The animal MRI facility in Newcastle allows the characterisation of the anatomy and system-level organisation of brain mechanisms for perception, attention and higher cognition. The work develops a model of normal and abnormal brain organisation that can be realistically compared with that in man and used to inform detailed animal studies at the neuronal level. The facility in Newcastle allows key collaborations with groups in the USA and Europe interested in system-level organisation relevant to human cognition, on the one hand, and neuronal-level mechanisms, on the other. We require a critical upgrade to the scanner to allow parallel imaging providing increased resolution and improved signal-to-noise ratio for structural imaging (anatomy), diffusion imaging (tractography) and BOLD data (functional studies). The equipment and additional member of support staff requested will allow work with the following biological objectives: 1) high resolution anatomical definition of area s that are investigated using invasive techniques (recording) and non-invasive techniques (fMRI); 2) investigation of the connections of cortical and subcortical regions and 3) increased speed and resolution for BOLD imaging. The award would allow the continued viability and further development of work toward an efficient animal model for the normal and diseased human brain.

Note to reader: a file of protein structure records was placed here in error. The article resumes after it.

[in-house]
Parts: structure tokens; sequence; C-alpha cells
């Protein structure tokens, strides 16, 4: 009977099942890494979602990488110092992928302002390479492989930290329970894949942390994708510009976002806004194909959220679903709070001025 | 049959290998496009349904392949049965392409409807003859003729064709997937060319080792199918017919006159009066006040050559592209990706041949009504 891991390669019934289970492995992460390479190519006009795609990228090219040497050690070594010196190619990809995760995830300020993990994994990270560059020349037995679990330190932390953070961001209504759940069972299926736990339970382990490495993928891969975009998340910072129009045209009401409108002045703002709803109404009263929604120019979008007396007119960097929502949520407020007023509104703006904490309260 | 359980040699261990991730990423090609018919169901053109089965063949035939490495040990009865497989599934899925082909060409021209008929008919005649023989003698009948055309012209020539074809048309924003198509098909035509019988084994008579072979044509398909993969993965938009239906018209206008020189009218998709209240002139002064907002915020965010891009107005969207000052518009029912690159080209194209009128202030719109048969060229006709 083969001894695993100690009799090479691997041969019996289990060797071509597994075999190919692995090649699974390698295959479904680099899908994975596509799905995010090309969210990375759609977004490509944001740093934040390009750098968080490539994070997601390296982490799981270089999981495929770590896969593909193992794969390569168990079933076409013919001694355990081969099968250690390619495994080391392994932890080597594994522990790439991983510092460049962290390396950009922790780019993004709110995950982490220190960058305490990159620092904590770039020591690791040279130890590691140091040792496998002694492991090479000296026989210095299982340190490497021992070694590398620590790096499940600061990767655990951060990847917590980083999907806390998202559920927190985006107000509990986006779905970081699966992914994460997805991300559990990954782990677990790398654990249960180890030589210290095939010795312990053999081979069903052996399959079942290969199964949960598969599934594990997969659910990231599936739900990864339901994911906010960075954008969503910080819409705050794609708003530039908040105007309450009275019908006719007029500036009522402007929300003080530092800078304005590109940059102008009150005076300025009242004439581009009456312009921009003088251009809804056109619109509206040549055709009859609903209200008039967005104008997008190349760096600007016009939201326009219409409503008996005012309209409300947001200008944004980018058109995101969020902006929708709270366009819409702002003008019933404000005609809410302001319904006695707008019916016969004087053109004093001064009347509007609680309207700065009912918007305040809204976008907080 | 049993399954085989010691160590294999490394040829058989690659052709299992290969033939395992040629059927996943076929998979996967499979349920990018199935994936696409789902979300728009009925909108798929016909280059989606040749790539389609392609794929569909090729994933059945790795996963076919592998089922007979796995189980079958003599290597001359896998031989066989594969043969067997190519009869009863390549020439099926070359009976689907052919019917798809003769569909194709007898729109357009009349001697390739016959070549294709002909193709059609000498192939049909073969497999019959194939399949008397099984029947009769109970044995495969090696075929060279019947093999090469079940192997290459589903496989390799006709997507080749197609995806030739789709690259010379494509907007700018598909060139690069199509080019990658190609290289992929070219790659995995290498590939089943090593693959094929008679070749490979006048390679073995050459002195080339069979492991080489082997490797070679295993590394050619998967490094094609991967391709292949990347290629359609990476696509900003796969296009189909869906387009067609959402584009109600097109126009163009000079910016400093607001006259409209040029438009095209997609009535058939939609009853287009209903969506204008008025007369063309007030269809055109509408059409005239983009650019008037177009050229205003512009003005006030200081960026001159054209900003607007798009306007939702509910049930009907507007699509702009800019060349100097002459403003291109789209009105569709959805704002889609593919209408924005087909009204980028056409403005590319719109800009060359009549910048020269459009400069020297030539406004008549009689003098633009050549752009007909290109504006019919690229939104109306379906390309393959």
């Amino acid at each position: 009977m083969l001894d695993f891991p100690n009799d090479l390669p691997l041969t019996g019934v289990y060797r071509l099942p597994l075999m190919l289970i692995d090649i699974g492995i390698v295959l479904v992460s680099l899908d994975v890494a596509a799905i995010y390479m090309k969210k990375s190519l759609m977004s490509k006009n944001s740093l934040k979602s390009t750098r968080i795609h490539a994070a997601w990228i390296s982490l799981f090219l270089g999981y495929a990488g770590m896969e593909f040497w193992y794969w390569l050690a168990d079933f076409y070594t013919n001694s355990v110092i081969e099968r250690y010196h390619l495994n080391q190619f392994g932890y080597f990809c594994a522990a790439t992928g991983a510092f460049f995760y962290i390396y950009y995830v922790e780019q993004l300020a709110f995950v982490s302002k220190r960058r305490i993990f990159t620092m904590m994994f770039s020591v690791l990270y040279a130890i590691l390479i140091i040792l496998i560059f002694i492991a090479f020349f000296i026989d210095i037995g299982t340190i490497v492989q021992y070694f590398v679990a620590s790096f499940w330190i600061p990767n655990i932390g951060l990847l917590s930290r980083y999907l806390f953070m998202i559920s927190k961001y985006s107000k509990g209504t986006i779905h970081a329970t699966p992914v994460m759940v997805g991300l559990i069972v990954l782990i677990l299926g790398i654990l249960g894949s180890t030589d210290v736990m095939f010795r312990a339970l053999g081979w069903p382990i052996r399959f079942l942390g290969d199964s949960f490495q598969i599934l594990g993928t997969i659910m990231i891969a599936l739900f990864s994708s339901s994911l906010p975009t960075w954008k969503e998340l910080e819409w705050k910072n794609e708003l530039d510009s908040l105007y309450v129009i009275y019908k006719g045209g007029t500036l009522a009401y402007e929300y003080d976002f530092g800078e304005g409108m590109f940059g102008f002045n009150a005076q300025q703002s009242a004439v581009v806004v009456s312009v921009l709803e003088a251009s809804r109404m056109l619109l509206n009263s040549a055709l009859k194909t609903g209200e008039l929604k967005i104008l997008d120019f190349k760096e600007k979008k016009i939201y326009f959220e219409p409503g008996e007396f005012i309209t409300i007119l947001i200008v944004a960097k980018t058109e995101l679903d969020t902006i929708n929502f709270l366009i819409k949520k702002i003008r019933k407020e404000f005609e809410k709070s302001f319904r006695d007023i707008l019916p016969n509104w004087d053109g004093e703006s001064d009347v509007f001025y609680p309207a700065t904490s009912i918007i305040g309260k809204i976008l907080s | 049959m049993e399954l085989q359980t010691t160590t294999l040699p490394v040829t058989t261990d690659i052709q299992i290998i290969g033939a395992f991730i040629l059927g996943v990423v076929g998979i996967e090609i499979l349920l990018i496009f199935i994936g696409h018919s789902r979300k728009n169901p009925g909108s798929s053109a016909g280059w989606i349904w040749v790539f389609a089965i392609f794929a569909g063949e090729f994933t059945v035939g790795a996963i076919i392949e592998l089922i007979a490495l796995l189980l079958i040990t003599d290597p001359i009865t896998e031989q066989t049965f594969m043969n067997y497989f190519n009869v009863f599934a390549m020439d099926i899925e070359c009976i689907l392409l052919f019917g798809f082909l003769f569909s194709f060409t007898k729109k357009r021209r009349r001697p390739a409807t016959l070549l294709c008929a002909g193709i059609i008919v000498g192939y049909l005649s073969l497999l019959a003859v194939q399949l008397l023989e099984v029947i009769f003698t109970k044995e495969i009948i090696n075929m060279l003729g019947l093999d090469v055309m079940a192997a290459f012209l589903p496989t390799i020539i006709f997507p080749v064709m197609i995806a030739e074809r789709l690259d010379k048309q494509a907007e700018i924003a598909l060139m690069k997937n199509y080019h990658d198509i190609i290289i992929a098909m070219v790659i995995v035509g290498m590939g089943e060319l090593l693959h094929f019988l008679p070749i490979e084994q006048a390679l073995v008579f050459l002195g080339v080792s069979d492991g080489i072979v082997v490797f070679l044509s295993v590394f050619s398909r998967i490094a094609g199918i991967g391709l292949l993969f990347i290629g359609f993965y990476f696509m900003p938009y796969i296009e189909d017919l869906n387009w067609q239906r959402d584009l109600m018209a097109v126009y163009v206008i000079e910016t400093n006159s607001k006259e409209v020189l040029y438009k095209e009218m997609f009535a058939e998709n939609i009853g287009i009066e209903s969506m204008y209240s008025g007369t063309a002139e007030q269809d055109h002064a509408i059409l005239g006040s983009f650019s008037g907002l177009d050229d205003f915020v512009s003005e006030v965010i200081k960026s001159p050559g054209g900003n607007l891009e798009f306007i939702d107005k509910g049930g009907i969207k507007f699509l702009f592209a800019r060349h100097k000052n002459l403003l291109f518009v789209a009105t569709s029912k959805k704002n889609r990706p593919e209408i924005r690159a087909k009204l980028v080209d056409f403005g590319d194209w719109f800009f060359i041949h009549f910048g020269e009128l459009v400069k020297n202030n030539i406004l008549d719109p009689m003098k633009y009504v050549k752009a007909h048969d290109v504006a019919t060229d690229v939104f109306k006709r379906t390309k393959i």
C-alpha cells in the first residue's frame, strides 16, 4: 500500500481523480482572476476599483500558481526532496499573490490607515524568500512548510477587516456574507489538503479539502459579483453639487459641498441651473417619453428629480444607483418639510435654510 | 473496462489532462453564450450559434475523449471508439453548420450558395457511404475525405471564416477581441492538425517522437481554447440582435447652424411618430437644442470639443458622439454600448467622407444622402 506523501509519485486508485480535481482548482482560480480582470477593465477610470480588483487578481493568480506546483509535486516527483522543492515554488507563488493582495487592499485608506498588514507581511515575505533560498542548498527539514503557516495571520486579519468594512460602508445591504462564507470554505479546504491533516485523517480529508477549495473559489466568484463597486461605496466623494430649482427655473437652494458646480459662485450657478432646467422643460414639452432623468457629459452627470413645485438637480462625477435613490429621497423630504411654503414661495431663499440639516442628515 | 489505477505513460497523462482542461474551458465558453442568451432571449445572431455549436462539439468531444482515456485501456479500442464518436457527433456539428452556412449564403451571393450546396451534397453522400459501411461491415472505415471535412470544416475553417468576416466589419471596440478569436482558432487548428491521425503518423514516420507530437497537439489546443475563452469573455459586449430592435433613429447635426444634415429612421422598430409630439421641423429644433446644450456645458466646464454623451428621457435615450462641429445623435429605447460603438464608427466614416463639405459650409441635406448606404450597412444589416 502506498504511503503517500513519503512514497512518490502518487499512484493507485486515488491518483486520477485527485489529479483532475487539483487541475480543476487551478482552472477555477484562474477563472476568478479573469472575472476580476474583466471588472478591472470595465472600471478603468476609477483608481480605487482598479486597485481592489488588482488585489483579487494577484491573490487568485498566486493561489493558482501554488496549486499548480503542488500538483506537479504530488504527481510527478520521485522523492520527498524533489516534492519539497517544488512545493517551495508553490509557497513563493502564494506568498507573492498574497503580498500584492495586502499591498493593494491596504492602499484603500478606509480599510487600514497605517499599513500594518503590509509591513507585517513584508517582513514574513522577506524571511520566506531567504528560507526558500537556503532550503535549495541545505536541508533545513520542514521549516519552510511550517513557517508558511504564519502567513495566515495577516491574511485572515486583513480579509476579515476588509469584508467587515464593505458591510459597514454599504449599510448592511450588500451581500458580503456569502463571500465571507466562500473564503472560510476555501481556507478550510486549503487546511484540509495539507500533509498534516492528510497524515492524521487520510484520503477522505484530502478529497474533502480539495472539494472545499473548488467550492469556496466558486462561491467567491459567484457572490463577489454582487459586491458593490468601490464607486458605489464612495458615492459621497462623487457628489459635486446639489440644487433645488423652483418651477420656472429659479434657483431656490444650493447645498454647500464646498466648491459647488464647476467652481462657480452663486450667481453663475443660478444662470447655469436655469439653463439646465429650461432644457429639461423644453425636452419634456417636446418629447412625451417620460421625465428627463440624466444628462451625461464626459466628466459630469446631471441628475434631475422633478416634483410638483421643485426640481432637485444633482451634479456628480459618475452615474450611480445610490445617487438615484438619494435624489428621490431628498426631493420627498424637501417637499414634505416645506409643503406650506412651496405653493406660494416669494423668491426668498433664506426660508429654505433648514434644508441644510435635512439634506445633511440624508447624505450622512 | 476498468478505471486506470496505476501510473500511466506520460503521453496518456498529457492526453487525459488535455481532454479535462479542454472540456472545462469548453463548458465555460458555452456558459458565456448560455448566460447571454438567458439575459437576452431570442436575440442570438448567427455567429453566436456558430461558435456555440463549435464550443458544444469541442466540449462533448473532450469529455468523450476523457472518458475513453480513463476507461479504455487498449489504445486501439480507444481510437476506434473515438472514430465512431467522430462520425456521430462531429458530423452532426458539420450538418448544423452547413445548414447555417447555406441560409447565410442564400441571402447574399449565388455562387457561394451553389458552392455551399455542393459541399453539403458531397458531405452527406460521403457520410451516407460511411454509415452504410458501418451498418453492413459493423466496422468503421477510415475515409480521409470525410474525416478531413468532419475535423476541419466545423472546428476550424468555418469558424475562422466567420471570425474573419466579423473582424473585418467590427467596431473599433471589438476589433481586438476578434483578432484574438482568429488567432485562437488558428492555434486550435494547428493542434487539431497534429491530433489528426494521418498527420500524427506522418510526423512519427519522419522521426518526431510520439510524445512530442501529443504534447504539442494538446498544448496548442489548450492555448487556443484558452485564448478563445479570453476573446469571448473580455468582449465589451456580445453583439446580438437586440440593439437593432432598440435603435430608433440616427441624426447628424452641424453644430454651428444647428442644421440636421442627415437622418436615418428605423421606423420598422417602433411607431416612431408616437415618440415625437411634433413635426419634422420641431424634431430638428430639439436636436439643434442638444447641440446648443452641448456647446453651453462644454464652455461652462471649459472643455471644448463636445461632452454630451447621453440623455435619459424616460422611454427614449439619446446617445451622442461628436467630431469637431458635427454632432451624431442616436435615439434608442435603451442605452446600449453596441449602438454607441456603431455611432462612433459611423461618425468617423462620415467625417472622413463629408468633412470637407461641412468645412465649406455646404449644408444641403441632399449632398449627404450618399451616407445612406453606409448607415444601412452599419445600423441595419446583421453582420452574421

Our overarching aim is to understand·the·. spatial and temporal patterns of activity during neocortical seizures. Ultimately, we want to understand what happens at the edge of seizure, at the boundary between core recruited territories, and surrounding areas where firing is suppressed by an inhibitory restraint (penumbral territory). This boundary may or may not be fixed; in some instances, the penumbral territory is subsequently recruited, in which case the boundary shifts, but in other instances, further recruitment is prevented, and the boundary remains fixed. A key goal therefore is to understand these two possible outcomes, namely the recruitment of new territories or the failure to spread. · Prior work has indicated that the boundary may be set by an inhibitory restraint of the penurhbral territory. We will study epileptic activity patterns in several relevant transgenic mouse lines, and also in vivo and in vitro human recordings. Various studies have shown that raised intraneuronal Cl levels are found in epileptic tissue. Low intraneuronal Cl is required for functional GABAergic inhibition, and so raised intraneuronal Cl may lead to a disinhibited network. We will investigate the role of Cl dysregulation in the failure of the restraint.